Man on Wire
Man on Wire is an idiom that primarily refers to acting very carefully to avoid either of the two opposite extreme situations. Many times, people find themselves in difficult situations that need making good decisions and acting carefully. In such situations acting in favor of one side might bring about wrangles with the other side that has not been favored. I was at one time “man on wire” when I had to decide on whether to overprice the goods in my company to make a profit or pricing them so low that no profit would be made at all.
At that point of my life, I was the managing director of a company that deals in selling cereals countrywide. When I was promoted from being the finance manager to the managing director, because of my hard work and commitment in the company business was booming. I took the role of managing the company at a time when it was a monopoly; it was the only company dealing in buying of cereals in bulk directly from the farmers and selling it to retailers in small quantities. There was a ready market for the cereals, and since there was no competition, we determined the prices at which the cereals sold in the market. The company practically enjoyed the advantages of being a monopoly and made good profits.
As years went by things started changing. The government started intervening and setting laws which we have to abide with. Our profits got taxed, and maximum prices for which goods were to be sold were set for every product that we supplied in the market. Moreover, other companies started getting into the market and robbed us all the benefits that came with being a monopoly. Unfortunately, famine hit the country and only a few places that were highlands and received good rains harvested cereals that were not even enough to satisfy the demand that was high.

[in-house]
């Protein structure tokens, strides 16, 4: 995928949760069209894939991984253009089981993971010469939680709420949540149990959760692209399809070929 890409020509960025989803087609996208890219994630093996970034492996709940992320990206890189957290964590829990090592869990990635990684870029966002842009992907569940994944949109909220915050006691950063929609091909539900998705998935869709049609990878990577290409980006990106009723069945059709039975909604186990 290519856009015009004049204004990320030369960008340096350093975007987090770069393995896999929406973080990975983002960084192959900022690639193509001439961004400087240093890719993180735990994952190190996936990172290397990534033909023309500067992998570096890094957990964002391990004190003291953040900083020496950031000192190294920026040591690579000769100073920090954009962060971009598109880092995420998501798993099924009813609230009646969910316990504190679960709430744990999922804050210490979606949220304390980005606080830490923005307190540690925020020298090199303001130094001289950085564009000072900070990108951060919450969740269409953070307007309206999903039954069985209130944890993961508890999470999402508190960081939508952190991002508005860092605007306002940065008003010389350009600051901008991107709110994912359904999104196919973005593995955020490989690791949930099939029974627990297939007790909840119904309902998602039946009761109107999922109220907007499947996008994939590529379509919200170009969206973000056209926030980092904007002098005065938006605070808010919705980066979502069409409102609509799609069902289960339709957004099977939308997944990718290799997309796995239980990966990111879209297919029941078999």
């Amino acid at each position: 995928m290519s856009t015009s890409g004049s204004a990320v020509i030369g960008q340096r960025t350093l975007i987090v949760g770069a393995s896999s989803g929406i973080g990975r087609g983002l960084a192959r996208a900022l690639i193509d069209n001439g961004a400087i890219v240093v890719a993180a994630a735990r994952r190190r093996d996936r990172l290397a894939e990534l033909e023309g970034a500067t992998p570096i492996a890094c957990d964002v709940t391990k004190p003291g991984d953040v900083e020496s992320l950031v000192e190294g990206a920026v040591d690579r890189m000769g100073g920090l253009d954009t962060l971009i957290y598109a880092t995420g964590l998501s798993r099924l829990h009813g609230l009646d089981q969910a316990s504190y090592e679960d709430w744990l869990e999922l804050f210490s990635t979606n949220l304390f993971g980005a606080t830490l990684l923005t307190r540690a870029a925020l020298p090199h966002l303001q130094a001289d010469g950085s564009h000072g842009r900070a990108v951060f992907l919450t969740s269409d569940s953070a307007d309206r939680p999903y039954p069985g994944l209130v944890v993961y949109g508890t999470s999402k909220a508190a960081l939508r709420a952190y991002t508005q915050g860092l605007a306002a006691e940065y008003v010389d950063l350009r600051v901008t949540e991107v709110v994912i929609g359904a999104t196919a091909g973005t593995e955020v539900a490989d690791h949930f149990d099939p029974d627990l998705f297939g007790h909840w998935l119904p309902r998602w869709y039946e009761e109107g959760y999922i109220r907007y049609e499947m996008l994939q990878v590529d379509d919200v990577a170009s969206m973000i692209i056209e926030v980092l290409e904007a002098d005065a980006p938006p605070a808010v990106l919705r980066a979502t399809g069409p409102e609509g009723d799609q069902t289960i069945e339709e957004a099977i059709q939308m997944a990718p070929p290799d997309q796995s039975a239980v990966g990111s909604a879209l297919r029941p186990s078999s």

The cereal companies now had to maneuver to buy cereals that would cater for the demands of the market. Since my company had been in the market for a much longer time, we easily bought cereals from the large scale farmers that we had connections with but at exorbitant prices. Owing to the high prices in the market, some of our competitors in the market either bought little cereals or nothing at all. My company again came back to its feet and enjoyed being the only supplier in the market.
The only problem that we were facing now was setting the price for selling the products. Selling the cereals at the prices we sold them at in the previous months would see the company make losses while selling them at high prices would see the company make profits but that again would conflict it with the government. All eyes now were on me, being the managing director of the company I was the man on wire. Making either of the two choices that we had would put the company in conflicts.
I had to make a firm decision that would see the company make profits and not be in conflict with the government. After in-depth consultations with shareholders, a decision had to be made. I then approached government officials in the ministries that dealt with agricultural and financial issues. Convincing them took a lot of time than we expected. Finally, we reached an agreement that enabled the company to sell at a profitable price and not be in any conflicts with the government.
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